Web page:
The Role of Neurosurgery in Global Health Head Trauma

David Clark, Jebet Beverly Cheserem, Indira Devi Bhagavatula, Anthony Figaji, Peter Hutchinson

Research output: Chapter in Book/Report/Conference proceedingChapterpeer-review


Twenty-seven million people are estimated to sustain a traumatic brain injury (TBI) every year. In this chapter, we first begin by considering the history of the diagnosis and treatment of TBI from trepanation in the Mesolithic period to seminal advances in the twentieth century such as CT scanning, ICP monitoring and the creation of the Glasgow Coma Score. Thereafter, we consider contemporary efforts to reduce morbidity and mortality due to TBI. Firstly, we review efforts to prevent TBI including helmet usage. We then consider the issues globally in the provision of adequate pre-hospital care, critical care, surgery and rehabilitation for this patient cohort. Throughout the chapter, we highlight specific issues faced in low-resource settings such as a lack of functional CT scanners and trained neurosurgeons. Moreover, we discuss innovative ways to provide high-quality care despite these challenges such as task sharing and the novel utilisation of existing technologies. Finally, we consider exciting new methodologies to improve care for these patients including precision medicine and systems science.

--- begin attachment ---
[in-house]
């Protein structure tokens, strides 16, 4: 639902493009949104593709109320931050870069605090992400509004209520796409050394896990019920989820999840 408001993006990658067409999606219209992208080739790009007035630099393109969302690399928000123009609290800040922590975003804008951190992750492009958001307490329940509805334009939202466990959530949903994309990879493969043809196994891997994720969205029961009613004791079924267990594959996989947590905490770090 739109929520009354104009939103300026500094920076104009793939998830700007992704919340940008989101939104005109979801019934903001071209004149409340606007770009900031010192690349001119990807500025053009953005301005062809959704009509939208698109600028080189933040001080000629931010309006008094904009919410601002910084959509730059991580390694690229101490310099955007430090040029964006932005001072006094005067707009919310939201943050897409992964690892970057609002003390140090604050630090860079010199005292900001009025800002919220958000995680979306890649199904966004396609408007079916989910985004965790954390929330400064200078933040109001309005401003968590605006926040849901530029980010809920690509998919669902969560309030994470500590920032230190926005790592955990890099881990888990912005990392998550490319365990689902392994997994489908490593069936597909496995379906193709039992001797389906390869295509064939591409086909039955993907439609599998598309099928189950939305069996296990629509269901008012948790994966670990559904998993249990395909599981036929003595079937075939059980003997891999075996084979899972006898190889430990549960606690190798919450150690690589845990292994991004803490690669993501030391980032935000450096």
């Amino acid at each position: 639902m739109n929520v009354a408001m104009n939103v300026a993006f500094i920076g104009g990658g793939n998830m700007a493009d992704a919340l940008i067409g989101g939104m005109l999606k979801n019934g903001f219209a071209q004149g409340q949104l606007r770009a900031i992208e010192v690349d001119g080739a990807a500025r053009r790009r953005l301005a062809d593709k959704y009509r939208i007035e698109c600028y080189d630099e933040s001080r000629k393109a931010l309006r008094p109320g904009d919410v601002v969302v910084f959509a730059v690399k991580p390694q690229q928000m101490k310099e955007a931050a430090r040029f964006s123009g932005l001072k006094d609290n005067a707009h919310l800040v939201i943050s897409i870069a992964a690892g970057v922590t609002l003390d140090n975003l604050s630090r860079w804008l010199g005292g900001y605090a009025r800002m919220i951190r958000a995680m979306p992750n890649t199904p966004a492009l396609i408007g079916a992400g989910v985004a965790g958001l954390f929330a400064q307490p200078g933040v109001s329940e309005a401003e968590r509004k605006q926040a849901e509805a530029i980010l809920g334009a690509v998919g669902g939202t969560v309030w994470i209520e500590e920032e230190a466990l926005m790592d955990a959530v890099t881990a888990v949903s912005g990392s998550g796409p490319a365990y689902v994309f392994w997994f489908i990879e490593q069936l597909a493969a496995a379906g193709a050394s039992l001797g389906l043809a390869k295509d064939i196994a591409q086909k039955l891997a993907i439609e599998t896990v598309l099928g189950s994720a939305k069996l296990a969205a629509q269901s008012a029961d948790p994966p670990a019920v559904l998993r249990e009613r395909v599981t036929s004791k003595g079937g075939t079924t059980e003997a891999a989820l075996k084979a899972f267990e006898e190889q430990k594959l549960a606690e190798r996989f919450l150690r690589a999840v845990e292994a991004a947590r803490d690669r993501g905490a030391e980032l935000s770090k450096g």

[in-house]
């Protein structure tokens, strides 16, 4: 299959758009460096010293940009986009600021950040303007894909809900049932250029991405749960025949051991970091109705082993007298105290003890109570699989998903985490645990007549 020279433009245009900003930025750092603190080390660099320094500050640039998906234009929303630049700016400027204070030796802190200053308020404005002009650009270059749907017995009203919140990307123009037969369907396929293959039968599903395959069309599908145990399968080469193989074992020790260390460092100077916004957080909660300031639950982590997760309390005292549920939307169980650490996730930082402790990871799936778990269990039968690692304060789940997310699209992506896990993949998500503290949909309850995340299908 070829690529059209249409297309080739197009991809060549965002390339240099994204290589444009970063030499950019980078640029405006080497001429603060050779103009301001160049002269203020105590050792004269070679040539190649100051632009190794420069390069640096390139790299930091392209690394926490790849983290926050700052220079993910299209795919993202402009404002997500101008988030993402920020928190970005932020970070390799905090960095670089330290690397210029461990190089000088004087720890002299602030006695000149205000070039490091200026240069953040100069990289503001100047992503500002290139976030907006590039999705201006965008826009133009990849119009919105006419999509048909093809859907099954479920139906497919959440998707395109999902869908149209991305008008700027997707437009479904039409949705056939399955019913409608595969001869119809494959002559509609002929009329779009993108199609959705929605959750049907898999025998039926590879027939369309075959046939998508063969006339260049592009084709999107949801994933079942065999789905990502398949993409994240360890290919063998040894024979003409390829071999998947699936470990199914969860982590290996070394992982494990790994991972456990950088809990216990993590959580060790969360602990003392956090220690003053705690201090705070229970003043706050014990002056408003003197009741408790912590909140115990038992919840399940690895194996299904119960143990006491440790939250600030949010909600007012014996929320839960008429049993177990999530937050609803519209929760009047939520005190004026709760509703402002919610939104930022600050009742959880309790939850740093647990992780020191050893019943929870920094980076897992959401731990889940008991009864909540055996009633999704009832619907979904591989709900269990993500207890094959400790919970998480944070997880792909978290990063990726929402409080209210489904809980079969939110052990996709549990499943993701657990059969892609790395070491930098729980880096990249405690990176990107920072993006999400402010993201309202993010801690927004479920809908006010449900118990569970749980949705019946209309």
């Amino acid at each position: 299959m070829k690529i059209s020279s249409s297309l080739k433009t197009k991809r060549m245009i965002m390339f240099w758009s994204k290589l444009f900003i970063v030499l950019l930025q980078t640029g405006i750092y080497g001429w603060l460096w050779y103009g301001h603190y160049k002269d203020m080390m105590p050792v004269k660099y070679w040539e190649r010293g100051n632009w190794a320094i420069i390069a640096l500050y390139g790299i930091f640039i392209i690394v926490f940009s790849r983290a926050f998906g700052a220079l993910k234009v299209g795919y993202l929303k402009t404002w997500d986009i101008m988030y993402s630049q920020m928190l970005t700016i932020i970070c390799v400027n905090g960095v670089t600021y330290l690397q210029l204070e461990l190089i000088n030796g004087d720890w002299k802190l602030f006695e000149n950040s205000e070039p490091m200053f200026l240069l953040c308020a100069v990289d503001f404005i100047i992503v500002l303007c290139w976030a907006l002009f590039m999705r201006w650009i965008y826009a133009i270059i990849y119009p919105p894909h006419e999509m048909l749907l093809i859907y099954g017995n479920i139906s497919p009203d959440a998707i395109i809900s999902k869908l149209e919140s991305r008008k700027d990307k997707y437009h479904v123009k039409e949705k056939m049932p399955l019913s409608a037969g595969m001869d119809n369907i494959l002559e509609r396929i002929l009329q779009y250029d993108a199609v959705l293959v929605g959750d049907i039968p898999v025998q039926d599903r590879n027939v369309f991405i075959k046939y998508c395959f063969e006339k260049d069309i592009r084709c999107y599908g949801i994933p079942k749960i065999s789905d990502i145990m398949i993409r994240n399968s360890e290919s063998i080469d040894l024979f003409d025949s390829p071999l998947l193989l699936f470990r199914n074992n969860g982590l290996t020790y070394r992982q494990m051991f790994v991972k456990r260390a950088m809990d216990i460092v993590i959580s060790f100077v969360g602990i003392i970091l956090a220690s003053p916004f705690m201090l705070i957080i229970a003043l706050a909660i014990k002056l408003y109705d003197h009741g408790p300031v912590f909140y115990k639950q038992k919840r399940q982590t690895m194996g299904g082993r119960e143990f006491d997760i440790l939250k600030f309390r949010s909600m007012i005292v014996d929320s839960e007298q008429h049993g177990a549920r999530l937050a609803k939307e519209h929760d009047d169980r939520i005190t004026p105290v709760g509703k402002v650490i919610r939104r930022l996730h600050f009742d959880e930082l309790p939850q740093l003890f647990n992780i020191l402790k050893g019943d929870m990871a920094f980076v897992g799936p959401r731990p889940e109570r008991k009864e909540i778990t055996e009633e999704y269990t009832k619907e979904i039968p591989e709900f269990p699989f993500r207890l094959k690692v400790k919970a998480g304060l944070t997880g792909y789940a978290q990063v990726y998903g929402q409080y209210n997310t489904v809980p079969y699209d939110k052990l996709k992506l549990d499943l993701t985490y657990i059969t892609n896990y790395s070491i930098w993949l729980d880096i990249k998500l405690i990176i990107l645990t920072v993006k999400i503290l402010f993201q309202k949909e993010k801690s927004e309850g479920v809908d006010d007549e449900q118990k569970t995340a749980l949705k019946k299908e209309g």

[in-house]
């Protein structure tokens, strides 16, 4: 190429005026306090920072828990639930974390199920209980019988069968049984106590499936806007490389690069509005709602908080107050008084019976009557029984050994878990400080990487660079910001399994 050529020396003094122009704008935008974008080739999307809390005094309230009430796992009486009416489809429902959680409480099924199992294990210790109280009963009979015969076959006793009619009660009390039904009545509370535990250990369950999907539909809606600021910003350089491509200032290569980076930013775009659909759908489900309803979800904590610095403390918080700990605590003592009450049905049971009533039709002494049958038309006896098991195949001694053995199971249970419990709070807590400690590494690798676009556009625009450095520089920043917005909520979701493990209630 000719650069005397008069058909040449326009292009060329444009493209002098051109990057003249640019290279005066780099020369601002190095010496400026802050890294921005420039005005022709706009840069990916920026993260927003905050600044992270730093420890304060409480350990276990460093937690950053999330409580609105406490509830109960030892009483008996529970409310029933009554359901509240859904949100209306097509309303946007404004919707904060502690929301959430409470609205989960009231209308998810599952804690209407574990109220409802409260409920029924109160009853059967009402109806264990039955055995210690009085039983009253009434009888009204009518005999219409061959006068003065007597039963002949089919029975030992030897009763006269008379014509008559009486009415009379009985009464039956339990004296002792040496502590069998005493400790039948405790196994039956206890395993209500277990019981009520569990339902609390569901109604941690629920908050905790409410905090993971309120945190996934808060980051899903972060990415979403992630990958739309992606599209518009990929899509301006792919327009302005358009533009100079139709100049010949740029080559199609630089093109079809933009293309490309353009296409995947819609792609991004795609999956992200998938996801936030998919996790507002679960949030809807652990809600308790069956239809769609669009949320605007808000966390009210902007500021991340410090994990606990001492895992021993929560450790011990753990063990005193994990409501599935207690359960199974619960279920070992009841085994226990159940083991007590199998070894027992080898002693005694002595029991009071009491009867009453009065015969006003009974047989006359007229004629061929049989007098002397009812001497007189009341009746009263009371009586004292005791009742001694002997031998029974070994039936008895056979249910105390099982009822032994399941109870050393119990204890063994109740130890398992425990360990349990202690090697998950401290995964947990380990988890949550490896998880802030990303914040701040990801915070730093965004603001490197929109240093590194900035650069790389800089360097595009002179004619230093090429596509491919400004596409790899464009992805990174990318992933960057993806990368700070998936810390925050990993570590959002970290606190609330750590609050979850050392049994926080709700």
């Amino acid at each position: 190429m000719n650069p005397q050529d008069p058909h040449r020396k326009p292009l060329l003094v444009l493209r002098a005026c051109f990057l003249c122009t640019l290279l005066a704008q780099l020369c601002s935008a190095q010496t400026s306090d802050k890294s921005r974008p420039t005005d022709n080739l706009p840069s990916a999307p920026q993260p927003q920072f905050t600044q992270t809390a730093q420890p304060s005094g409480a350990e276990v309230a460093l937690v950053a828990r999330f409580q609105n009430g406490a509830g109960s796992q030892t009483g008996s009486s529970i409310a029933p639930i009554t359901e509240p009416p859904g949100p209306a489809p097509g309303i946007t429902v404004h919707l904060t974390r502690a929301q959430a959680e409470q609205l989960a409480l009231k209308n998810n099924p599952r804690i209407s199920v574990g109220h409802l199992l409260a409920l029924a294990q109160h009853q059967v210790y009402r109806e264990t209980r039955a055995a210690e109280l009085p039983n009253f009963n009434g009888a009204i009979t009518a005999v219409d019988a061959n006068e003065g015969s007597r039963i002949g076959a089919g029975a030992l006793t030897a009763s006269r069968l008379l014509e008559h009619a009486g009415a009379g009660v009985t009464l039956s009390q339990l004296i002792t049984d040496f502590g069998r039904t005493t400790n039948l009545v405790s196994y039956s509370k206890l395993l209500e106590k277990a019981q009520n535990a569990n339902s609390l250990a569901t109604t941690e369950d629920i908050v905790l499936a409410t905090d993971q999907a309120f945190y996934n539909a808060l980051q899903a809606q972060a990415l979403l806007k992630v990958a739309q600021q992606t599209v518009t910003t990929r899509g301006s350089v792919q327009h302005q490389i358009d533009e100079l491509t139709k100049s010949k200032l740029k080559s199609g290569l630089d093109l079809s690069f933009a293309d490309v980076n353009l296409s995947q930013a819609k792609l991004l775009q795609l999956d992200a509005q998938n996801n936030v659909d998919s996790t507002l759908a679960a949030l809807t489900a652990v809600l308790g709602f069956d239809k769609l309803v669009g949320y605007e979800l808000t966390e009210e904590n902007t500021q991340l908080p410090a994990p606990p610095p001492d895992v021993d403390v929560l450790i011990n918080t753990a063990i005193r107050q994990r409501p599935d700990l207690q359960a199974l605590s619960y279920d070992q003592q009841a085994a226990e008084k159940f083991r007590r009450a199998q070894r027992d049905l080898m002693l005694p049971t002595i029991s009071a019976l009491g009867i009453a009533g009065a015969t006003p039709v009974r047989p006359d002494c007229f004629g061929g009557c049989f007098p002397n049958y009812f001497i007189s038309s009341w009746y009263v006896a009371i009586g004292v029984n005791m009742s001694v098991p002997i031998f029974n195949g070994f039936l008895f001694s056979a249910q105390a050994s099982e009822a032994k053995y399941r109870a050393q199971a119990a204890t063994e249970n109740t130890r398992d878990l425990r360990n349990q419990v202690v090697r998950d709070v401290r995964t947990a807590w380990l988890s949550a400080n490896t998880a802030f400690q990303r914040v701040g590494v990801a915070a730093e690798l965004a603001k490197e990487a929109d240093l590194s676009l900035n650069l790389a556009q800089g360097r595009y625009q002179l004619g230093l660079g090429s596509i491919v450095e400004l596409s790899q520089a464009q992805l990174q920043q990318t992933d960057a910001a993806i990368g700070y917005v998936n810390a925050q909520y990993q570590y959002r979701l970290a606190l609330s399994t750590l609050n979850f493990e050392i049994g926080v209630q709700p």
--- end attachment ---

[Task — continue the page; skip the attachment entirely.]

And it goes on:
Original languageEnglish
Title of host publicationNeurosurgery and Global Health
PublisherSpringer International Publishing
Number of pages14
ISBN (Electronic)9783030866563
ISBN (Print)9783030866556
Publication statusPublished - 1 Jan 2022


  • Critical care
  • Epidemiology
  • Neurosurgery
  • Trauma
  • Traumatic brain injury


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